Resource-rich Afghanistan has been devastated by prolonged war. Its unique traditions of Islamic art and architecture, from tile work to calligraphy and embroidery, have also been badly affected.
Recently, 14 artists from Afghanistan representing Turquoise Mountain Foundation were in India for a two-month-long course on diamond grading and jewellery management at the Delhi Gem Laboratory.
The Turquoise Mountain Foundation was founded in 2006 at the request of Prince Charles of Wales and the President of Afghanistan to create jobs, skills and a renewed sense of national identity.
The Afghan artists, who hail from Kabul, were thrilled with their first visit to India.
"Indian culture is similar to Afghanistan. People are very nice and India has developed a lot. What we have learnt here, we will share our knowledge with the unemployed youth when we go back to Afghanistan. Many youth in Afghanistan are not involved in productive work. I will share my experience of diamond crafting and jewellery making with them," said Habibullah, a craftsperson from Afghanistan.
India's has been playing a major role in skill development of the Afghan youth.
These students are grateful that after enhancing their technical skill, they will be able to make a good career for themselves and contribute to their country's development.
"We have so many expectations from these students and hand by hand we can make Afghanistan. They are first students who have learnt this skill. You know, Afghanistan doesn't have diamonds but these students can grade diamonds and are good in jewellery. Our NGO is trying to hold some exhibition in London and these students are the ones who will make the designs for these jewellery. I am very happy and proud of them," said Ibrahim, course coordinator and translator.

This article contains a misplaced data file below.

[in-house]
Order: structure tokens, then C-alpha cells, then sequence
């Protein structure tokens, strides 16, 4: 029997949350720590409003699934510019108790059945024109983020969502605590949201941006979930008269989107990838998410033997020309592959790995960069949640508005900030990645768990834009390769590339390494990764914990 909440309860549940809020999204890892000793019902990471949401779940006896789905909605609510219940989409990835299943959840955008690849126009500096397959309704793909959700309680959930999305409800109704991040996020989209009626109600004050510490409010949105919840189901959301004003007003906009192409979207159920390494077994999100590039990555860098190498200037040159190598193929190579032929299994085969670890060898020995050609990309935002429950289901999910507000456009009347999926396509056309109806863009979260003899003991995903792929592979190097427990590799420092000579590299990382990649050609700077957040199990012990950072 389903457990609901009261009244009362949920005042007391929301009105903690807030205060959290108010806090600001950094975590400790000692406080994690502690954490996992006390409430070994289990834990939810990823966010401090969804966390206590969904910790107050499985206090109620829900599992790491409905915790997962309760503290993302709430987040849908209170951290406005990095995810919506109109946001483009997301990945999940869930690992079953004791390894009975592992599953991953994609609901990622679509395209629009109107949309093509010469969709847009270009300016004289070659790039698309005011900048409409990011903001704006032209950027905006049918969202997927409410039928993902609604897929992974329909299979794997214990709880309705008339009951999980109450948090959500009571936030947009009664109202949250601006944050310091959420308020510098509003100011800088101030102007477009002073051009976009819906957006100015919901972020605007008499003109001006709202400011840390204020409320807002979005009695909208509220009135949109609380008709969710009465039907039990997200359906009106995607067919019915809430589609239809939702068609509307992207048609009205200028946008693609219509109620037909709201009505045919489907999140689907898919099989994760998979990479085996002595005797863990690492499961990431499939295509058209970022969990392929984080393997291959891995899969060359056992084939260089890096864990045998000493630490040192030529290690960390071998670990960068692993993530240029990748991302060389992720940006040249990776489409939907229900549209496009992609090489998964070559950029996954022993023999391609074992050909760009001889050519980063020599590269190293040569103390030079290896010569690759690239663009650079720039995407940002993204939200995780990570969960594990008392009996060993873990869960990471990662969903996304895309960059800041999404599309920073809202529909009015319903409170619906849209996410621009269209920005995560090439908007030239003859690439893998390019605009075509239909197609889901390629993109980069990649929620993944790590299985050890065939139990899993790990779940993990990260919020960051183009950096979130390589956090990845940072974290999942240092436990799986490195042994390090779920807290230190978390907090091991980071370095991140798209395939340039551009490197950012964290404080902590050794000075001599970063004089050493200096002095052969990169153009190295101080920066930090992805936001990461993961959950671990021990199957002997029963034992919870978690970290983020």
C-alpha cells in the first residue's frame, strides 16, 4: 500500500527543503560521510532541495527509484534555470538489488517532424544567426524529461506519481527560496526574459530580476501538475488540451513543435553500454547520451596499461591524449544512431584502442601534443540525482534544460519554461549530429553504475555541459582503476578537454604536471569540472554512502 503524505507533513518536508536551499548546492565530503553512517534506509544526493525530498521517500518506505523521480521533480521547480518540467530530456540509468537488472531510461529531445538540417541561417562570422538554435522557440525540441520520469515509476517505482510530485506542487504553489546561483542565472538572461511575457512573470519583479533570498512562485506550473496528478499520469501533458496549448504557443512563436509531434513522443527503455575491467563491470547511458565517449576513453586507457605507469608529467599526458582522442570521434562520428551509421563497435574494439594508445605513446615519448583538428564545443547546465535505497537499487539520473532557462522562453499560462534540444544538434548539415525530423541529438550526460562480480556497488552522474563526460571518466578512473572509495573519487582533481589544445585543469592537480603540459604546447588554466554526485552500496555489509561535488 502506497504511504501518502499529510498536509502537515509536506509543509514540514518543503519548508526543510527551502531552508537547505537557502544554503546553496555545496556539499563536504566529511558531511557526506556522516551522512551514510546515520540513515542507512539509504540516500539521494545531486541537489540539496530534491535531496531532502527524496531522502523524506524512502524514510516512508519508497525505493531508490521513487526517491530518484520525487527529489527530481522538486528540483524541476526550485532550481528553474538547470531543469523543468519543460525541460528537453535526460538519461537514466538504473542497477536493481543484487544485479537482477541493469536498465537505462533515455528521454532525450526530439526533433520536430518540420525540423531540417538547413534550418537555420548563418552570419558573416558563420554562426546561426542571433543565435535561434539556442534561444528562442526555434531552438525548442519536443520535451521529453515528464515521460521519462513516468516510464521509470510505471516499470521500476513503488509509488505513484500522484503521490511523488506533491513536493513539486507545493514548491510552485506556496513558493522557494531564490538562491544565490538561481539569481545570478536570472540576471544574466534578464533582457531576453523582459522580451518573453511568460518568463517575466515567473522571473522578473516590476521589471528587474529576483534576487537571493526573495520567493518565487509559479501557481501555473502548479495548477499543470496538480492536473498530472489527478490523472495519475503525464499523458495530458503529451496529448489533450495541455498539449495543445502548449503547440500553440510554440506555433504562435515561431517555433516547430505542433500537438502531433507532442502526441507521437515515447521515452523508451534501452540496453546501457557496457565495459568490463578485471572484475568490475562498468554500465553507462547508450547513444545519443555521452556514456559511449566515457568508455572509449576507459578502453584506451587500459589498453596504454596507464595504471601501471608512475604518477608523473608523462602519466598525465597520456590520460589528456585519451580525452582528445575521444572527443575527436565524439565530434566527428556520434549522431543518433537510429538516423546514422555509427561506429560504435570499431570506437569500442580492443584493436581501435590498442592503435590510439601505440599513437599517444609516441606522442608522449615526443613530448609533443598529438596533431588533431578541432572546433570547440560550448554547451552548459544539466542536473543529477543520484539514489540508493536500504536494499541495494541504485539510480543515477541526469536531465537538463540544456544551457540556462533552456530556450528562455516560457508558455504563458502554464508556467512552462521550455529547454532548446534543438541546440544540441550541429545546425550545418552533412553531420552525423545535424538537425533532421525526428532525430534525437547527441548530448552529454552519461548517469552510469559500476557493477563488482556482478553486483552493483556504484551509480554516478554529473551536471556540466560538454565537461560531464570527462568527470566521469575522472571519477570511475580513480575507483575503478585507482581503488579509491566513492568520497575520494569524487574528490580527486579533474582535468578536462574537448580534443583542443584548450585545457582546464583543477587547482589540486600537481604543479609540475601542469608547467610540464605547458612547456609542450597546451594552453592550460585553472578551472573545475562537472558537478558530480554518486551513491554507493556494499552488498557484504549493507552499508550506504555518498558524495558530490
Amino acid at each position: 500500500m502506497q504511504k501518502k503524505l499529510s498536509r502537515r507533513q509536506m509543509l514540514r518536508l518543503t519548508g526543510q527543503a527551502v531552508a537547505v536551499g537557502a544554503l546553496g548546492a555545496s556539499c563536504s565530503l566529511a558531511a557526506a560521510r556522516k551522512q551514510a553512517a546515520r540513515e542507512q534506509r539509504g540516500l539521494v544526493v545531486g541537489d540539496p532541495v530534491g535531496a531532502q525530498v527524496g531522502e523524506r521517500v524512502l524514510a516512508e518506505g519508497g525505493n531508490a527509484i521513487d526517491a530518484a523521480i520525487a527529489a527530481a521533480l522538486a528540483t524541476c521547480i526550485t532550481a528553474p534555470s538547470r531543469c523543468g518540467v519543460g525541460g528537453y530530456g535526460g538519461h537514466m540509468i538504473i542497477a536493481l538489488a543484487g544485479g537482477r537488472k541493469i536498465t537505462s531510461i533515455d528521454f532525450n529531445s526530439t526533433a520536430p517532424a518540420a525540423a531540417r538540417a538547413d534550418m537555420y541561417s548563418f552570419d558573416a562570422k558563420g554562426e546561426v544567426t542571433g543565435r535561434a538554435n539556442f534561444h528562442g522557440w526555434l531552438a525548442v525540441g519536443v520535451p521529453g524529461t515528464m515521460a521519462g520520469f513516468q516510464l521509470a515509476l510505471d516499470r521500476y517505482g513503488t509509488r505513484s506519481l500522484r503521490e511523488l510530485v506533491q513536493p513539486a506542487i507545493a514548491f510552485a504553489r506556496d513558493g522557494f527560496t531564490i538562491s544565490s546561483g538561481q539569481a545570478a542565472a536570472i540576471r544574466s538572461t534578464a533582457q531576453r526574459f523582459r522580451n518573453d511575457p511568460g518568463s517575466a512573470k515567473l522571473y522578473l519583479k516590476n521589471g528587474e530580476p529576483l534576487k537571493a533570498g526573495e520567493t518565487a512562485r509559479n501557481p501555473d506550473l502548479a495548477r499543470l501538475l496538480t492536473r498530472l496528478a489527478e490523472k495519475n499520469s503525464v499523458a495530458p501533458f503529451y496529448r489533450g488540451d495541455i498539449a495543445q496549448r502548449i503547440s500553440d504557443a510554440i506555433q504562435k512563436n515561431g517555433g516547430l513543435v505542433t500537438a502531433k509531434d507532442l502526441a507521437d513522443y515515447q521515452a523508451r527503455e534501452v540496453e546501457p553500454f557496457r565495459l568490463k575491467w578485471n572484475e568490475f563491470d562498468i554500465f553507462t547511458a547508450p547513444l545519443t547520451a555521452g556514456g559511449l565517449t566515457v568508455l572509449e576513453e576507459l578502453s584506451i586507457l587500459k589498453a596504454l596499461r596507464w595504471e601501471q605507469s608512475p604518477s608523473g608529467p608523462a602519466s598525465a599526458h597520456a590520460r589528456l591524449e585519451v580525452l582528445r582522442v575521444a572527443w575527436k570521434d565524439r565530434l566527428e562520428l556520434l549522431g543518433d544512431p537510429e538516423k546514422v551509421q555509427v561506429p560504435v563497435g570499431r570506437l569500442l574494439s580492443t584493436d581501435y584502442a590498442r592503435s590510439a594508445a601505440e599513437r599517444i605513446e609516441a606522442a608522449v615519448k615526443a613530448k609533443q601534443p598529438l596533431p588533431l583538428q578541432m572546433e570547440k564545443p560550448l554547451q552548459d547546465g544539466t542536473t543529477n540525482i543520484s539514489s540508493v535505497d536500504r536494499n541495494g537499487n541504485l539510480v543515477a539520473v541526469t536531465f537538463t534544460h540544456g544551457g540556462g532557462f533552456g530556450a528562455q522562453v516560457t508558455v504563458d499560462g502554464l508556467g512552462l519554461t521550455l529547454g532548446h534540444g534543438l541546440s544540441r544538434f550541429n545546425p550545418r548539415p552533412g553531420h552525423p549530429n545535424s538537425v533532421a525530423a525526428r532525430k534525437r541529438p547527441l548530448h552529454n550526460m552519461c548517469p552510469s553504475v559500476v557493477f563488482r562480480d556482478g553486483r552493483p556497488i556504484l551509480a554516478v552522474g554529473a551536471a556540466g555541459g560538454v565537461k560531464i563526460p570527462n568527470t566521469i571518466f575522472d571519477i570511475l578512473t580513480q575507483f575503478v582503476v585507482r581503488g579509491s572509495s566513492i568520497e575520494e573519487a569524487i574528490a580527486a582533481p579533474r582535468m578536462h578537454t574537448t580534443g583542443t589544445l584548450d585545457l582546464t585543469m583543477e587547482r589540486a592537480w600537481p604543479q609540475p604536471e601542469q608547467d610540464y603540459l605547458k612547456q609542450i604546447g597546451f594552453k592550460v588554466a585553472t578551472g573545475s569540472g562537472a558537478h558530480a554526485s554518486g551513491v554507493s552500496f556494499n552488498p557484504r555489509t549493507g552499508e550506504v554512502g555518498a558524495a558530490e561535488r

Delhi Gem and Jewellery Institute situated at Karol Bagh in New Delhi is known mainly for its two courses, Diamond grading and Jewellery Management.
These courses train the students to distinguish between good and bad diamonds, fake and real diamonds, how to take care of all purchasing, cost-analysis and gold part wastage concepts etc.
Ashish Kalra, chief gemologist at the institute has been working day and night with the Afghan students.
"Looking at the current scenario, what Afghanistan is going through? I think this is one other nice course. They can make their lives and earn a lot out of it," said Ashish Kalra, Chief Gemologist at DGL (Delhi Gems Laboratory)
He added "I have seen the performance of these students on one-to-one basis. They performed really well. Teaching Afghan students, I don't know if Afghanistan is developed in education, but given a chance they can do really well." (ANI)